But someone was listening. Enough someones that before Jonah could get out of town, the whole city was in the midst of a revival. Jonah didn't give an altar call but they came anyway. It was the greatest revival ever, preached by the most reluctant preacher ever.
B. Contrast that to Peter, James, John and Andrew. They had heard Jesus preach. Jesus had been in the synagogue there in their home town of Capernaum. It was right up the street from Peter's house. Jesus taught and preached and these four fisherman had been intrigued by his message. They had probably even discussed it among themselves trying to figure out just who this guy was. They might have been discussing it the day our passage took place.Æ
Notice the contrast between Jonah and these four other fisherman. Jonah was a reluctant prophet and took off in the opposite direction. Here were Peter and Andrew, honest hard working men. Pillars of the community. Partners in a thriving fishing enterprise. Peter and Andrew weren't the poor, dumb fisherman we generally think they were. They were the upper middle class. Not wealthy, not well to do, but they had plenty. People worked for them. They were hard working and well respected. Jesus came walking along, invited them like God invited Jonah and they dropped everything and followed.
Jesus preached a one sentence sermon and altar call and the disciples followed IMMEDIATELY. They didn't stutter and stammer. They didn't make excuses. They didn't head out in the opposite direction. They didn't finish pulling in their nets. They didn't finish the job or the day's work. They didn't make arrangements for others to take over. They didn't even call home and tell their wives they wouldn't be home for dinner. They immediately dropped everything and followed. They let go of the nets and walked off. That's pretty strange behavior for such upstanding citizens.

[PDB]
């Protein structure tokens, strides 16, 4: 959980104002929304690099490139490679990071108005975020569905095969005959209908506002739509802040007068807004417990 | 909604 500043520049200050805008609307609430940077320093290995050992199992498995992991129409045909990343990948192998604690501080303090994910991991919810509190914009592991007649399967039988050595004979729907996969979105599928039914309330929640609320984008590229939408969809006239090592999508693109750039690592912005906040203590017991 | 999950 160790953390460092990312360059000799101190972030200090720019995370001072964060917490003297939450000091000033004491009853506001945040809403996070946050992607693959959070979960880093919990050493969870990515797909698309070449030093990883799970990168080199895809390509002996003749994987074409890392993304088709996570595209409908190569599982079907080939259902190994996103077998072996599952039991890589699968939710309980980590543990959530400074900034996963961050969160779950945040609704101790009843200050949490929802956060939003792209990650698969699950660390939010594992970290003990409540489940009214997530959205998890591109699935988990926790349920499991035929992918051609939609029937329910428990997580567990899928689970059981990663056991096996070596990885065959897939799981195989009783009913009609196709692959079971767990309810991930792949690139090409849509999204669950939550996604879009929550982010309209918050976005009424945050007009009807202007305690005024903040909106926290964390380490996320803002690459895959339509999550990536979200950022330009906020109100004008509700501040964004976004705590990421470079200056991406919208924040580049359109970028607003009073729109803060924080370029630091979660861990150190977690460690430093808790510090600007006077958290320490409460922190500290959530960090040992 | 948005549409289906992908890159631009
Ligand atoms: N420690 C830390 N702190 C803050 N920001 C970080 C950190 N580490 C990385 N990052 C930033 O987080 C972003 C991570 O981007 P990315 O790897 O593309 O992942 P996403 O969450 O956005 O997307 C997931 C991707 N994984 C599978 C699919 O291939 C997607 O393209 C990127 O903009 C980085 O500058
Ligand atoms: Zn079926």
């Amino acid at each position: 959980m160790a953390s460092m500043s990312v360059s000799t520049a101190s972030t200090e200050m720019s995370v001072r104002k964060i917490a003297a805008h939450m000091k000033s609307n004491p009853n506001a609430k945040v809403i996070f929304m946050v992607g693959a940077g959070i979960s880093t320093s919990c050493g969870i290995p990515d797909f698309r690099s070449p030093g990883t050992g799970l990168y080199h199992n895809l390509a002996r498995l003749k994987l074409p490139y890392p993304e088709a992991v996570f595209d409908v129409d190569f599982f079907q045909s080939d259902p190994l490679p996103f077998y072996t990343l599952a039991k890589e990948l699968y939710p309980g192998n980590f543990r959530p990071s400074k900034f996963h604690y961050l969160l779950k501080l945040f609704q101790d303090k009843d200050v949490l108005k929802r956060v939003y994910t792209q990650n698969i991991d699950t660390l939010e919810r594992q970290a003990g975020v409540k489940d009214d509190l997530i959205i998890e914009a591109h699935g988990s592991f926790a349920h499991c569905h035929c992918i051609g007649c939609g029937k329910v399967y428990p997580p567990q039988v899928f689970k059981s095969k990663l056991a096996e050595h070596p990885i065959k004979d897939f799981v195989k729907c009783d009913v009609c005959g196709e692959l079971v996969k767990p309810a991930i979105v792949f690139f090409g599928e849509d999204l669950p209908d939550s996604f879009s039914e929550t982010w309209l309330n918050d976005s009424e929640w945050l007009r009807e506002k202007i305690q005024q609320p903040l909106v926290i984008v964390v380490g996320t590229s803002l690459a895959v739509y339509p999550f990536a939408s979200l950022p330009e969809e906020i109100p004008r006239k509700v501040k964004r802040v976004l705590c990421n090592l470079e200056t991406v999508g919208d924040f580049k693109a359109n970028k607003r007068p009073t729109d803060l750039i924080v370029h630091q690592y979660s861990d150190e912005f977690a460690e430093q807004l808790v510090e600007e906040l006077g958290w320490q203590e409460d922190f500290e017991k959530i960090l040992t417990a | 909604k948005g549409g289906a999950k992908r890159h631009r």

When was the last time you just dropped everything? When was the last time you did something IMMEDIATELY?
It wasn't any different with James and John, Peter and Andrew's partners in the fishing business. Jesus came up to them and said the same thing, "Follow Me, and I will make you fish for people." (Mark 1:17). Without so much as a "by your leave" or and "Excuse me." James and John did the very same thing. They didn't ask their father's permission. They dropped their nets and walked out on the family business to follow this itinerant preacher. The point is, that Jesus was so compelling, so inviting, that these men were drawn to him like the Cowboys to the Super Bowl, like bees to honey. They dropped everything to follow him.